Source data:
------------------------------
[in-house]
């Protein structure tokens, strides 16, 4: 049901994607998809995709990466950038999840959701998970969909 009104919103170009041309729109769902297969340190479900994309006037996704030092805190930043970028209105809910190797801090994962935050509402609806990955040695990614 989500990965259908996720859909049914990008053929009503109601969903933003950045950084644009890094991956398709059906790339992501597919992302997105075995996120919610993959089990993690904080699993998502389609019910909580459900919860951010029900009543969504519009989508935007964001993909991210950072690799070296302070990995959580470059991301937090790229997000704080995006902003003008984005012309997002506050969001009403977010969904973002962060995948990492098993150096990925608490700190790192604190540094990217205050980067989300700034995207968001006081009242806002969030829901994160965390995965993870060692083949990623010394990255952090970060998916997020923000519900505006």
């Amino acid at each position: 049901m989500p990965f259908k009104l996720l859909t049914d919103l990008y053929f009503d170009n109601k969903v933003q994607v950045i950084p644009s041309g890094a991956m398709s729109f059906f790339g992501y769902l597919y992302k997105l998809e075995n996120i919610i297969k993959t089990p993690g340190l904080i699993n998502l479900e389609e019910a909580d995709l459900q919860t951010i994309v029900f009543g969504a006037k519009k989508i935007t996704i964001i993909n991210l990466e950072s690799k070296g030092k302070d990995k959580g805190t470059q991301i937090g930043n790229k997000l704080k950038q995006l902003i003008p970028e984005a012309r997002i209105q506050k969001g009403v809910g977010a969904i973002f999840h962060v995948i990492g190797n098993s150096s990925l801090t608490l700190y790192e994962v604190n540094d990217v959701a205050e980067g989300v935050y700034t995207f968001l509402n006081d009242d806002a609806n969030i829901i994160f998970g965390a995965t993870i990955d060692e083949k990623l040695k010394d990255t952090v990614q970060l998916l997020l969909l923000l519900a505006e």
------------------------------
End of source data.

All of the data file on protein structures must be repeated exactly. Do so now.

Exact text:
[in-house]
């Protein structure tokens, strides 16, 4: 049901994607998809995709990466950038999840959701998970969909 009104919103170009041309729109769902297969340190479900994309006037996704030092805190930043970028209105809910190797801090994962935050509402609806990955040695990614 989500990965259908996720859909049914990008053929009503109601969903933003950045950084644009890094991956398709059906790339992501597919992302997105075995996120919610993959089990993690904080699993998502389609019910909580459900919860951010029900009543969504519009989508935007964001993909991210950072690799070296302070990995959580470059991301937090790229997000704080995006902003003008984005012309997002506050969001009403977010969904973002962060995948990492098993150096990925608490700190790192604190540094990217205050980067989300700034995207968001006081009242806002969030829901994160965390995965993870060692083949990623010394990255952090970060998916997020923000519900505006």
């Amino acid at each position: 049901m989500p990965f259908k009104l996720l859909t049914d919103l990008y053929f009503d170009n109601k969903v933003q994607v950045i950084p644009s041309g890094a991956m398709s729109f059906f790339g992501y769902l597919y992302k997105l998809e075995n996120i919610i297969k993959t089990p993690g340190l904080i699993n998502l479900e389609e019910a909580d995709l459900q919860t951010i994309v029900f009543g969504a006037k519009k989508i935007t996704i964001i993909n991210l990466e950072s690799k070296g030092k302070d990995k959580g805190t470059q991301i937090g930043n790229k997000l704080k950038q995006l902003i003008p970028e984005a012309r997002i209105q506050k969001g009403v809910g977010a969904i973002f999840h962060v995948i990492g190797n098993s150096s990925l801090t608490l700190y790192e994962v604190n540094d990217v959701a205050e980067g989300v935050y700034t995207f968001l509402n006081d009242d806002a609806n969030i829901i994160f998970g965390a995965t993870i990955d060692e083949k990623l040695k010394d990255t952090v990614q970060l998916l997020l969909l923000l519900a505006e």